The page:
The artist who lived all his life in Bologna focused on unravelling “the mystery of the simplest things” “MORANDI DIDN’T ALLOW HIMSELF TO BE INFLUENCED BY ANYTHING OR ANYONE, YET WAS A GREAT INFLUENCE HIMSELF”
The only thing that as a painter Giorgio Morandi (July 20, 1890 to June 18, 1964) could be said to truly care about was art for art’s sake. The artist who was born and lived his whole life in the Italian city of Bologna focused above all on unravelling “the mystery of the simplest things”, and he never pretended that his work was at the service of anything else, “neither religion, nor social justice, nor the glory of the nation”. In short, Morandi was something of a free spirit during a period of major artistic revolution and upheaval, and although admired, his legacy has often paid for his singularity with simplistic readings and labels applied to his work. He has even been unflatteringly referred to as the “bottle painter”, as Morandi painted this humble, everyday object obsessively in his workshop in Bologna, which was also his bedroom.
It is the image of this peculiar workshop-bedroom that begins the exhibition Ressonància infinita (Infinite Resonance, until May 22) in La Pedrera, a retrospective of Morandi’s career through 103 of his works taken from a score of collections throughout Europe. The Italian artist also features as the first subject for the resumption of the Catalunya La Pedrera Foundation’s exhibition programme, which has been on hold since the coronavirus pandemic broke out. The Barcelona cultural institution has organised the project in conjunction with the Mapfre Foundation, which unveiled the exhibition last autumn at its headquarters in Madrid. According to the director of La Pedrera, Marta Lacambra, the “close involvement” with other local, national and international organisations will become a major feature of the Casa Milà exhibition programme in the future.
A life of seclusion
Apart from some visits to see Antoni Gaudí’s building in the heart of Barcelona, things have been quiet for the past two years in La Pedrera, and which now focuses on the work of an artist who preferred to live in quiet seclusion. His home in Bologna, which he shared with his mother and unmarried sisters, was his entire world. The only time he would escape would be in the summer months, when he would stay in nearby Grizzana, where he painted some landscapes that feature as a discordant note in an artistic career almost exclusively given over to still lifes. And what’s more, always the same still life subjects – the aforementioned bottles, but also vases and bowls.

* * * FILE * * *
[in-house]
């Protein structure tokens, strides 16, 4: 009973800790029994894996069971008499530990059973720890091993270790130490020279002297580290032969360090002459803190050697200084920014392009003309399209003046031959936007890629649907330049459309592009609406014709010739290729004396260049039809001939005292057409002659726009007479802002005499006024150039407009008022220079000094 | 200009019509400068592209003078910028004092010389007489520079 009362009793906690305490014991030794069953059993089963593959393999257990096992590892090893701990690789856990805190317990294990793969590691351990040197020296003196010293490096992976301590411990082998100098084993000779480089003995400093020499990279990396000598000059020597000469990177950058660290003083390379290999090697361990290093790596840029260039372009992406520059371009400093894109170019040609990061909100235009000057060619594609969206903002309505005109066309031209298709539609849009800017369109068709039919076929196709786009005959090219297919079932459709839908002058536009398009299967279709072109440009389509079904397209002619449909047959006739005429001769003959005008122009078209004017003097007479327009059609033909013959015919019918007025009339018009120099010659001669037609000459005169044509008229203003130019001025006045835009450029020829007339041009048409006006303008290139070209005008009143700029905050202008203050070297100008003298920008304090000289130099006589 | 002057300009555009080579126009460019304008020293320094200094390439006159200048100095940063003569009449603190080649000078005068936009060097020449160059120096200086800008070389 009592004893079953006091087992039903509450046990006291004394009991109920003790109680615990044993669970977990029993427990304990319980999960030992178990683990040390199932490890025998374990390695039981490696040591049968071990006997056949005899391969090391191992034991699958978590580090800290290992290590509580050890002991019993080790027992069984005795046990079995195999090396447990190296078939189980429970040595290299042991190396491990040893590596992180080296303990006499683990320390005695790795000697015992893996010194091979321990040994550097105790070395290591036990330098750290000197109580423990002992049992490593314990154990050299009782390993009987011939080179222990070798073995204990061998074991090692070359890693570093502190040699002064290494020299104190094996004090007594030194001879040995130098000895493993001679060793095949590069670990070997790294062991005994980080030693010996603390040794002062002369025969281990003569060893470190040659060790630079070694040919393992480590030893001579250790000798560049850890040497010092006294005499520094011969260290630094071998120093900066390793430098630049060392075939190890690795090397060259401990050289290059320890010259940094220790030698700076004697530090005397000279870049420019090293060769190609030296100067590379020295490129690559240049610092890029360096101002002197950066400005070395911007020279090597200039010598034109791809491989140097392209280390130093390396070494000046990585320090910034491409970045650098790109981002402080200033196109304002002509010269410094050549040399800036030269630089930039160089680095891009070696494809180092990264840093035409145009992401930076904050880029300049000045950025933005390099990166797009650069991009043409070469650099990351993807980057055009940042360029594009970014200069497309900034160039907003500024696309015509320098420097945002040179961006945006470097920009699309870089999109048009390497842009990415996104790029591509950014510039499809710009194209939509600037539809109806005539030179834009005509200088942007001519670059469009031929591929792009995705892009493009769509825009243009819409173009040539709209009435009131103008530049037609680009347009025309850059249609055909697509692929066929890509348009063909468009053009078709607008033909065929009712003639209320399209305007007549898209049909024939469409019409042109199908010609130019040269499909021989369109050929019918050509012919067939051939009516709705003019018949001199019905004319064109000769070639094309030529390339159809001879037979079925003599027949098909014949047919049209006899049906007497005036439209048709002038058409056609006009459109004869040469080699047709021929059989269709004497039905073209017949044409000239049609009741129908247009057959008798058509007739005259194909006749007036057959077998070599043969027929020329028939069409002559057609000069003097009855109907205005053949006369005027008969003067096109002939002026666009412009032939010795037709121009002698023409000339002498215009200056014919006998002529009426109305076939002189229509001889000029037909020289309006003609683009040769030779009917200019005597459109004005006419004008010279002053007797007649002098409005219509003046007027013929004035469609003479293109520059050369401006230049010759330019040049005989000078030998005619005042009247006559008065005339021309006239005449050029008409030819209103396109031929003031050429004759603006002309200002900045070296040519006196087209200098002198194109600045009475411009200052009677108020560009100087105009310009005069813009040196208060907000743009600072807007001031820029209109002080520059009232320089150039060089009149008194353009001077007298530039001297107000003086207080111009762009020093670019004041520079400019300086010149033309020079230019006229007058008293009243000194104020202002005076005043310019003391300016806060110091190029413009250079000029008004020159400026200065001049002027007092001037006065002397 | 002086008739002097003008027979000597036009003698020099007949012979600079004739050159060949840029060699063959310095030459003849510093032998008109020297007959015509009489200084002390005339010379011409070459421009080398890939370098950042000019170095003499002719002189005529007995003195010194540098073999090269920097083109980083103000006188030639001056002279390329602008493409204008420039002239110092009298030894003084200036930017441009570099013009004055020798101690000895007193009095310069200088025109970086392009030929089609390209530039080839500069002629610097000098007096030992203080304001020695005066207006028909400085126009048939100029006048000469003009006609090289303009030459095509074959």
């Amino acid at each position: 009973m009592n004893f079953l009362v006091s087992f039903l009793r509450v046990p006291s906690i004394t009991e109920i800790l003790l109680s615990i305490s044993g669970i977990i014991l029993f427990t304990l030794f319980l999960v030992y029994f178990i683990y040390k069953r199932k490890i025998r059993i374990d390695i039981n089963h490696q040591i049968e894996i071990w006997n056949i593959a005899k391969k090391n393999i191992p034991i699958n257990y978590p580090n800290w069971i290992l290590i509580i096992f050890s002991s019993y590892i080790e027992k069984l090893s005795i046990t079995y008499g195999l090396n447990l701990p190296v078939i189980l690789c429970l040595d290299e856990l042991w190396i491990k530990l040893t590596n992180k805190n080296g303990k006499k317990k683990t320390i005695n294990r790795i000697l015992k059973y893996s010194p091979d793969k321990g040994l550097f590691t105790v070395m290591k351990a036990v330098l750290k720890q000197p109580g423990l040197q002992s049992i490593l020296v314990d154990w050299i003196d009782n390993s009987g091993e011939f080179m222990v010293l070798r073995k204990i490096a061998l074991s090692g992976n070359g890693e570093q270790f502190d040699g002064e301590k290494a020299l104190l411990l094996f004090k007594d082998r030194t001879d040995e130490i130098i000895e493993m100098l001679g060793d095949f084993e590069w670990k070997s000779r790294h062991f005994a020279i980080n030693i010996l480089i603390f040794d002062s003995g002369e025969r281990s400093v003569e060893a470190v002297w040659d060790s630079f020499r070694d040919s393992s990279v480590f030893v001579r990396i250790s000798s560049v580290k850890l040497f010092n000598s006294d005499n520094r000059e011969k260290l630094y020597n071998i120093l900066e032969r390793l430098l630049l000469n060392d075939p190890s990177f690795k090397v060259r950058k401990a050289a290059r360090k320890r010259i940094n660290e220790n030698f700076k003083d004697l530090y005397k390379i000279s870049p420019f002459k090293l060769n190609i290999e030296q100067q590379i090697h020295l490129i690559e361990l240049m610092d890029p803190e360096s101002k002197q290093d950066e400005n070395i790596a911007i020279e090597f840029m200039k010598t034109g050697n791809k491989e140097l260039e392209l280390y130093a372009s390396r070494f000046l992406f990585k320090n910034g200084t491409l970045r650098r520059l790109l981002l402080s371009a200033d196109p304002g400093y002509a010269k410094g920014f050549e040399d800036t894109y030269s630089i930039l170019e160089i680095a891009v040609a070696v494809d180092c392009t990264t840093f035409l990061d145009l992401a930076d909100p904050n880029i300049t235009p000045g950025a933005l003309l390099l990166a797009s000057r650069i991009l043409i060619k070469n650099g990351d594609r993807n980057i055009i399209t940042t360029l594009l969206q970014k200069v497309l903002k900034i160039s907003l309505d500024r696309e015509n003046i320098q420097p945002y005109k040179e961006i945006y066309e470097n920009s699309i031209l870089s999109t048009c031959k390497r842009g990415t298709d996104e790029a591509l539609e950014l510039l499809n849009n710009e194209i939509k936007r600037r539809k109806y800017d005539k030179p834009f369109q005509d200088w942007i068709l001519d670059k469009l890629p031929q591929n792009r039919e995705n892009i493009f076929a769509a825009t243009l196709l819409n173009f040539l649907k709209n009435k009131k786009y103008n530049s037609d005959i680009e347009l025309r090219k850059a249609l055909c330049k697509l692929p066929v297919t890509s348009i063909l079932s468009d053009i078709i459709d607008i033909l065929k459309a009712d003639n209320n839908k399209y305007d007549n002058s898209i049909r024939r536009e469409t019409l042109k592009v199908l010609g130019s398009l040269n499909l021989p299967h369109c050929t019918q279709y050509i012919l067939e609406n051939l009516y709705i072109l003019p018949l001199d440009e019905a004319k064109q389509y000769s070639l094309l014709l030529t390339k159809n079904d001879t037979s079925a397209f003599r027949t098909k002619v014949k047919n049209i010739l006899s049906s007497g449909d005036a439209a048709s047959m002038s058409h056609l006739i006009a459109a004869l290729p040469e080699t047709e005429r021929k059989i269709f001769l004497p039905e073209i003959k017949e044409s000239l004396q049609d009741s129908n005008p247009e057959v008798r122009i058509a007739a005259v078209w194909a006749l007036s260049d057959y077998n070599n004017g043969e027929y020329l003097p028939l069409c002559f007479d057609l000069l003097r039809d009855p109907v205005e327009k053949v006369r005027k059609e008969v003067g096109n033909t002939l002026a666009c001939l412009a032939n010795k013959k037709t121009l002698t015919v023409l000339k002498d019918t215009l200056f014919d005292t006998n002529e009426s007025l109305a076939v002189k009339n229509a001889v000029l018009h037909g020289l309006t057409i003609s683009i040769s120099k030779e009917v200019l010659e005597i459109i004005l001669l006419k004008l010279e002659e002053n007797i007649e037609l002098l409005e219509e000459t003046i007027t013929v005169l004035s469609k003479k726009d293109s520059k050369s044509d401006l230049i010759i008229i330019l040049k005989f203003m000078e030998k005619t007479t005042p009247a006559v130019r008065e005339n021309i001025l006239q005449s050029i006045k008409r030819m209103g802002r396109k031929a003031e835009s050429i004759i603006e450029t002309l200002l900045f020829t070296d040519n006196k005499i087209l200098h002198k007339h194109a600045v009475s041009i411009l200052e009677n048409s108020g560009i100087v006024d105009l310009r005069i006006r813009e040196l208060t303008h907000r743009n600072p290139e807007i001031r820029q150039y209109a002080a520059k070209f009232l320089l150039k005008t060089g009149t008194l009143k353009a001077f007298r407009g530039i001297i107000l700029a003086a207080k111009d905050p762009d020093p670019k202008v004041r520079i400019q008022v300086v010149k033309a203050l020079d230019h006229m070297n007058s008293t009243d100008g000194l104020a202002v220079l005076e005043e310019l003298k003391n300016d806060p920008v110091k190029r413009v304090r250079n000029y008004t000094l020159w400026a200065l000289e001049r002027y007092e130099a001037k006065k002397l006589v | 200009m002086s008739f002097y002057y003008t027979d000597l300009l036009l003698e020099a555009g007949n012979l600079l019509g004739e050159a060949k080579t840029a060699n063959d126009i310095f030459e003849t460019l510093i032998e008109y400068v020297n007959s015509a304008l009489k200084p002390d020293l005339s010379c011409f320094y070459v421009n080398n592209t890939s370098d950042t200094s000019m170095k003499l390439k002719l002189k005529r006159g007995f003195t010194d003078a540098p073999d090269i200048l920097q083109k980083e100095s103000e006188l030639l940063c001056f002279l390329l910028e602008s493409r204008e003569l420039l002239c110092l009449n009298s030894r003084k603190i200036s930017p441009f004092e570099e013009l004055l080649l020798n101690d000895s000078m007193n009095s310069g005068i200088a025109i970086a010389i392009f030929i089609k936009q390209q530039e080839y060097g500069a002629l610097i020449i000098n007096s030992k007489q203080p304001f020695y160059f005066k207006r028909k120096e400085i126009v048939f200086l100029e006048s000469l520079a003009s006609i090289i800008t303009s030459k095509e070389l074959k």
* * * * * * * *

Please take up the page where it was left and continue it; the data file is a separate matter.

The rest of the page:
Morandi would spend years thinking about each of his paintings, but take only hours to actually paint it. “Morandi’s quest for repetition is an attempt to get to the heart of the matter. The range of subjects is very small, but there are constant variations. And it is through this monotony that his painting conveys a sense of eternity. It is a window that opens to the soul,” says Daniela Ferrari, the co-curator of the exhibition.
Beatrice Avanzi, the other art expert who has worked with Ferrari on setting up this international project, points out that the enigma of Morandi is very much determined by his isolation. “He chose a difficult path, one that was autonomous and unique, far from the trends and fashions of the time. Although that is not to say that he didn’t know about them.”
In fact, at the beginning of his career he dabbled in some of the leading art styles of the avant-garde, such as Cubism, Futurism and Metaphysical Painting. The La Pedrera exhibition gives a taste of these paintings that emulated the groundbreaking first steps of the early champions of artistic modernity, a rehearsal stage that Morandi was not comfortable with. Perhaps the proof of this is that during the First World War he destroyed many of these early works.
A great influence
Morandi’s choice as an artist would end up being singular. “He does not allow himself to be influenced by anything or anyone, but on the contrary, he did have a great influence on later generations, who saw him as a benchmark of spatial and chromatic harmony, a beacon of pure painting. Morandi is an absolute master of painting,” remark the curators, who work as conservators at the Museum of Modern and Contemporary Art of Trento and Rovereto, and who have also brought with them to the La Pedrera exhibition one of the seven self-portraits Morandi painted in his life.
The human figure is the great absentee in his work, which can be described as refined, silent and ultimately unclassifiable. Many have tried to give it a name, and it has been referred to as classical, romantic, existentialist, and abstract. “There is nothing more abstract than reality,” he believed, say the curators. However, one art critic described Morandi’s paintings as a type of “intimate diary” and perhaps that is the most accurate description.